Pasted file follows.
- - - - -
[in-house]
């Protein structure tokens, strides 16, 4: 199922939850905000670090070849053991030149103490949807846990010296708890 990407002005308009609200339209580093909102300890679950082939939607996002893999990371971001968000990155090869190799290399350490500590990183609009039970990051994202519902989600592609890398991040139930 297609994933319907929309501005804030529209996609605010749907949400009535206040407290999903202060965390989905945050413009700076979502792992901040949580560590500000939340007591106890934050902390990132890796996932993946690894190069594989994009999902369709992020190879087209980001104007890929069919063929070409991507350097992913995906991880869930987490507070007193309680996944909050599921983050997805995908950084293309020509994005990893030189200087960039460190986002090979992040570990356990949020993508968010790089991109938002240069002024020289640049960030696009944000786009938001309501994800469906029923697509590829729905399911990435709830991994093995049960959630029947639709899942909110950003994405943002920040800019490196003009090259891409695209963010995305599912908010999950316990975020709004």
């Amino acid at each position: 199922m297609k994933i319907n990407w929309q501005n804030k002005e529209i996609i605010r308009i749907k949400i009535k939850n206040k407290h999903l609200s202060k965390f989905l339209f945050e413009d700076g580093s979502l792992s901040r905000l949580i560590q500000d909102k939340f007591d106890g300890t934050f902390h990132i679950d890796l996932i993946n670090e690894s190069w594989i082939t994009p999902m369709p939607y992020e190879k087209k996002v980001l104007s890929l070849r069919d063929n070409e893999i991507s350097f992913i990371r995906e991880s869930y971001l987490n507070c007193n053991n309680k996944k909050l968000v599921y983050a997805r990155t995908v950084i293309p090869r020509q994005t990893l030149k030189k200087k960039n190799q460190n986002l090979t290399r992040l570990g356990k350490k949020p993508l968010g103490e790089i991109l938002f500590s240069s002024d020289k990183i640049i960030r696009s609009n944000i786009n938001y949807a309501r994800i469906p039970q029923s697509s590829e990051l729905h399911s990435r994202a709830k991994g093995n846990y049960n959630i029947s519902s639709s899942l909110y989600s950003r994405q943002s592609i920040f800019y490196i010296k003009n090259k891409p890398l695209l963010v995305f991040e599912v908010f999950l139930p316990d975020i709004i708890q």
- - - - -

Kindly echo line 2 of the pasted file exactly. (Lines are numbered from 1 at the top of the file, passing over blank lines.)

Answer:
């Protein structure tokens, strides 16, 4: 199922939850905000670090070849053991030149103490949807846990010296708890 990407002005308009609200339209580093909102300890679950082939939607996002893999990371971001968000990155090869190799290399350490500590990183609009039970990051994202519902989600592609890398991040139930 297609994933319907929309501005804030529209996609605010749907949400009535206040407290999903202060965390989905945050413009700076979502792992901040949580560590500000939340007591106890934050902390990132890796996932993946690894190069594989994009999902369709992020190879087209980001104007890929069919063929070409991507350097992913995906991880869930987490507070007193309680996944909050599921983050997805995908950084293309020509994005990893030189200087960039460190986002090979992040570990356990949020993508968010790089991109938002240069002024020289640049960030696009944000786009938001309501994800469906029923697509590829729905399911990435709830991994093995049960959630029947639709899942909110950003994405943002920040800019490196003009090259891409695209963010995305599912908010999950316990975020709004």